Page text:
Photograph: World War II Pearl Harbor survivor Joseph W. Richard is shown with daughters Connie Figueron and Brenda Langlinais on July 23 during his 100th birthday party celebration in Church Point. (Photograph by Bobby Ardoin.)
Nationally-recognized World War II veteran and St. Landry Parish resident Joseph W. Richard is being remembered as a historically significant Pearl Harbor survivor who has remained dedicated to his country and the promotion of U.S. military organizations.
“He was an icon, not only in this parish, but in the United States. As a last Pearl Harbor survivor, (Richard) was a man you could count on, a man of his word. He was an unbelievable person and a national and local treasure, whose name is well-known throughout the nation,” said Lincoln Savoie, former state VFW. commander.
Richard, whose 100th birthday was celebrated July 23 in Church Point, died Wednesday at his home located near Sunset,
Funeral services for Richard, who was 18 in 1941, when he and others helped rescue for several days, men who were trapped inside several naval vessels that were sinking following a Japanese attack on Pearl Harbor, are scheduled Saturday at 11 a.m. at Guidry Funeral Home in Church Point.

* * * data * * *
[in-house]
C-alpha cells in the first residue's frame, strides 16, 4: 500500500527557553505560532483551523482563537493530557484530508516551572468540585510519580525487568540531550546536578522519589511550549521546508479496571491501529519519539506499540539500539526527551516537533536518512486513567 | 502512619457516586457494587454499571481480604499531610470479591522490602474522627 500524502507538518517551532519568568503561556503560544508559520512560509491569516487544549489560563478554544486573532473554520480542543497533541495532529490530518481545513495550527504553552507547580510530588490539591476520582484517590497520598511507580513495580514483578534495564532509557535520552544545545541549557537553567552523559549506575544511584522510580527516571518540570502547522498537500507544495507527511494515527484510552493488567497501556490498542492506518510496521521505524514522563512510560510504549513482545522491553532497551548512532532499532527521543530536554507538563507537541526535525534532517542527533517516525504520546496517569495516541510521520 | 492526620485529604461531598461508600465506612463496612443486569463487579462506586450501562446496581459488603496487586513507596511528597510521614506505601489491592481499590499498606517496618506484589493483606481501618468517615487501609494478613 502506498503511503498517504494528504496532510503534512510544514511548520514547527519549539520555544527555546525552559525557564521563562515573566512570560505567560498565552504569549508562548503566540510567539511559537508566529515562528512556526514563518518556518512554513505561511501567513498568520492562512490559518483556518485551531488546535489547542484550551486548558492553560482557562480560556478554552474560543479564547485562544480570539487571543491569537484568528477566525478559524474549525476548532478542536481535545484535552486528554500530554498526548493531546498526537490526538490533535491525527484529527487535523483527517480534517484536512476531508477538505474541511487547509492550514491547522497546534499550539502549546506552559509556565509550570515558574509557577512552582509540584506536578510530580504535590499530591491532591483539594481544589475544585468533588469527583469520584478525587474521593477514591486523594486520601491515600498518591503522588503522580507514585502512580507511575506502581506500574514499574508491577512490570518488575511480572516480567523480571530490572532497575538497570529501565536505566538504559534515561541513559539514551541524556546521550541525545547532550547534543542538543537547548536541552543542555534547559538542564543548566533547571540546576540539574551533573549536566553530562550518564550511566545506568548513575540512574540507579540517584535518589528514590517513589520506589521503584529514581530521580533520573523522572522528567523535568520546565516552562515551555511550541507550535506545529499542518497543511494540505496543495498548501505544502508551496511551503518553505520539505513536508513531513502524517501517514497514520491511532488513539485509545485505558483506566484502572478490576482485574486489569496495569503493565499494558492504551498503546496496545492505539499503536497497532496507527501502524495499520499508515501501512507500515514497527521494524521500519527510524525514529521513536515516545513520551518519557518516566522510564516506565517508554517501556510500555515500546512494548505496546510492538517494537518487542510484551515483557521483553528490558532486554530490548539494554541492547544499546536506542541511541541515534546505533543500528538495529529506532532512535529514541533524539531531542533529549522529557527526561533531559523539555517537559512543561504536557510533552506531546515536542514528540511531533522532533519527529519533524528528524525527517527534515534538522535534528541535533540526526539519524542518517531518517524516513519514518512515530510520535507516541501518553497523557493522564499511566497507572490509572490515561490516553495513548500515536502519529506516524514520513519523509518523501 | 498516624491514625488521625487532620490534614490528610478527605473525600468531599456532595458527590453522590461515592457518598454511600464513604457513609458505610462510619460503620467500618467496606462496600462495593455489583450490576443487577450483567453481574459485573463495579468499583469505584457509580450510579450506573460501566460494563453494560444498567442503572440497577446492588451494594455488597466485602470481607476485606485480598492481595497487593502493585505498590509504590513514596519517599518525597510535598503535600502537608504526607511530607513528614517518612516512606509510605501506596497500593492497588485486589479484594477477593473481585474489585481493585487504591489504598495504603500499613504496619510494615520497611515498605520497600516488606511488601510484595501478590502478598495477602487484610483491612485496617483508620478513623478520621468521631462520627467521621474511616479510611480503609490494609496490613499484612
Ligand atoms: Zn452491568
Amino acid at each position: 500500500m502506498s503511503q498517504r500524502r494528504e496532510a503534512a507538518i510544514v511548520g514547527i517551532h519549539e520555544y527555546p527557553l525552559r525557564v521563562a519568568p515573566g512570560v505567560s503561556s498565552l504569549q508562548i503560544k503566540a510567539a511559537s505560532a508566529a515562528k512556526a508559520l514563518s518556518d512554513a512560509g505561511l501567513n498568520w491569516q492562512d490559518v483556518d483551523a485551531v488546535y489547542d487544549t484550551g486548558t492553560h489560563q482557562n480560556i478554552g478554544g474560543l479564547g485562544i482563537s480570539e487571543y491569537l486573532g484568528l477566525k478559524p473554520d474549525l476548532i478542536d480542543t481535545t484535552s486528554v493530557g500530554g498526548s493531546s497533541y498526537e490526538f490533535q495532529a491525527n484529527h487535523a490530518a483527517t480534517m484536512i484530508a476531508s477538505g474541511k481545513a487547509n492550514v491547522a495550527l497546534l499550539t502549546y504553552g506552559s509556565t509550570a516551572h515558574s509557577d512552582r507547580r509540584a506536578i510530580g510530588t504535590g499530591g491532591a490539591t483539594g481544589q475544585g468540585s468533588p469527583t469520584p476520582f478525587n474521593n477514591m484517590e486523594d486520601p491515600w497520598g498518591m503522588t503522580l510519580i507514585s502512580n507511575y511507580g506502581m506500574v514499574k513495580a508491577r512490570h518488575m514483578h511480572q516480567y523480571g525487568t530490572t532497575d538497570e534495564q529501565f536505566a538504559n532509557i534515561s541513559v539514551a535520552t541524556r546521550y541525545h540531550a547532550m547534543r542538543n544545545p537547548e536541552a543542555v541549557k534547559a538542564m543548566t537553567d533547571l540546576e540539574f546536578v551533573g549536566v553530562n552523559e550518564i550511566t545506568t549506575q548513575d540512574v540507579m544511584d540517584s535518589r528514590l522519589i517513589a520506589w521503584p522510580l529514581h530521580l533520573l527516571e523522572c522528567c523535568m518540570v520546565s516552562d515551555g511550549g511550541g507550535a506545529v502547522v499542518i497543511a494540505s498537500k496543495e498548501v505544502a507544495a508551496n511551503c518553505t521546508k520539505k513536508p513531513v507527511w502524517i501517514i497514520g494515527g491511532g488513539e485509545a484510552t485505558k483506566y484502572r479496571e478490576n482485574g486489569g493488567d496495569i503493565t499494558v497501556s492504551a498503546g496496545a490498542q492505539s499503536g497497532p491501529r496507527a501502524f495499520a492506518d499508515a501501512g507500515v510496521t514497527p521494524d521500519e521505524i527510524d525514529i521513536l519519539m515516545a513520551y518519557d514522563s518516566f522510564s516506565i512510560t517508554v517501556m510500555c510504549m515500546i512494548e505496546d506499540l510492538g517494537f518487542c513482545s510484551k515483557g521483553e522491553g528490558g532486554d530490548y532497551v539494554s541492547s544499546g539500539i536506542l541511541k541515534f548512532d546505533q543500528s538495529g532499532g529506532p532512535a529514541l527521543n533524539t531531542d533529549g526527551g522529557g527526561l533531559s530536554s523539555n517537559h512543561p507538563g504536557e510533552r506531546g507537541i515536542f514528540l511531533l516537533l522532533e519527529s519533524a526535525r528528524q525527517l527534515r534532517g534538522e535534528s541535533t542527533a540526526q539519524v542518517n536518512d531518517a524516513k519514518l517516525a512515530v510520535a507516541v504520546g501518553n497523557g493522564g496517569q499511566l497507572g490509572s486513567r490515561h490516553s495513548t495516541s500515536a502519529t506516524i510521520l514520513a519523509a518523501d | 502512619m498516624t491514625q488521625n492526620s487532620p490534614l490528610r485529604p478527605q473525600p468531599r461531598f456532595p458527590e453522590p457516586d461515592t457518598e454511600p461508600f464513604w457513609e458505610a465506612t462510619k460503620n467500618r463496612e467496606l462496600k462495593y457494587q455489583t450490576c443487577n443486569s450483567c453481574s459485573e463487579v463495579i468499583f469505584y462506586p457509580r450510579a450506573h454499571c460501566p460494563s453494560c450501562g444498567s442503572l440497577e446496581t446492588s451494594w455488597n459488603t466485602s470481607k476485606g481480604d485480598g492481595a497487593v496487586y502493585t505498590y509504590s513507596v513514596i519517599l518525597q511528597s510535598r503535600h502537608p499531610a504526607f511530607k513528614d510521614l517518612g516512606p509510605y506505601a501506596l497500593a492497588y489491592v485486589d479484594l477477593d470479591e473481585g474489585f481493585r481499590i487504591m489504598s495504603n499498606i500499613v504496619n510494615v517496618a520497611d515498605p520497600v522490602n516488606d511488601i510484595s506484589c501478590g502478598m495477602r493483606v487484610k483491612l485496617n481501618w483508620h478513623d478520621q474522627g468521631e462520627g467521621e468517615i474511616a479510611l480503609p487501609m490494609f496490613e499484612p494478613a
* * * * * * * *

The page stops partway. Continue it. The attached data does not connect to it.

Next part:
Graveside ceremonies with full military honors will be held at Calvary Cemetery in Lafayette following the funeral services.
Richard, classified as a shipfitter first class when he was aboard the Riegel in 1941, will be buried wearing his full naval dress uniform, according to Savoie.
A St. Landry Parish Honor Guard will assist with the fully military burial. Richard will be escorted from the funeral home to the cemetery by the Legion Riders organization.
Richard also served in the Korean War and was honorably discharged by the navy in 1954.
Pat Mason-Guillory, executive director of the St. Landry Veterans Memorial, said Richard displayed through his life experiences, that he was a man who loved his country.
“You could always feel the compassion that Mr. Joe had for the United States. He was a perfect representative for all veterans. I know I will always cherish the times that I had with him. There will never be another person like him and right now I think that all I can say is that I will always hold close, his memory and the incredible times that I was able to share with him,” Mason-Guillory said.
Richard traveled the United States, promoting the causes of veterans and was generally considered to be the last remaining Pearl Harbor survivor.
Hundreds honored Richard during his birthday celebration, where he was recognized by statewide and local officials in addition to residents from the St. Landry and Acadia Parish areas.
In 2013 Richard, who established a welding business in the rural Sunset area for over 40 years, received the Republic of Korea medal as an Ambassador for Peace.
During World War II, Richard was assigned to the USS Riegel, which saw combat action and search and rescue operations in various areas of the Pacific Theater.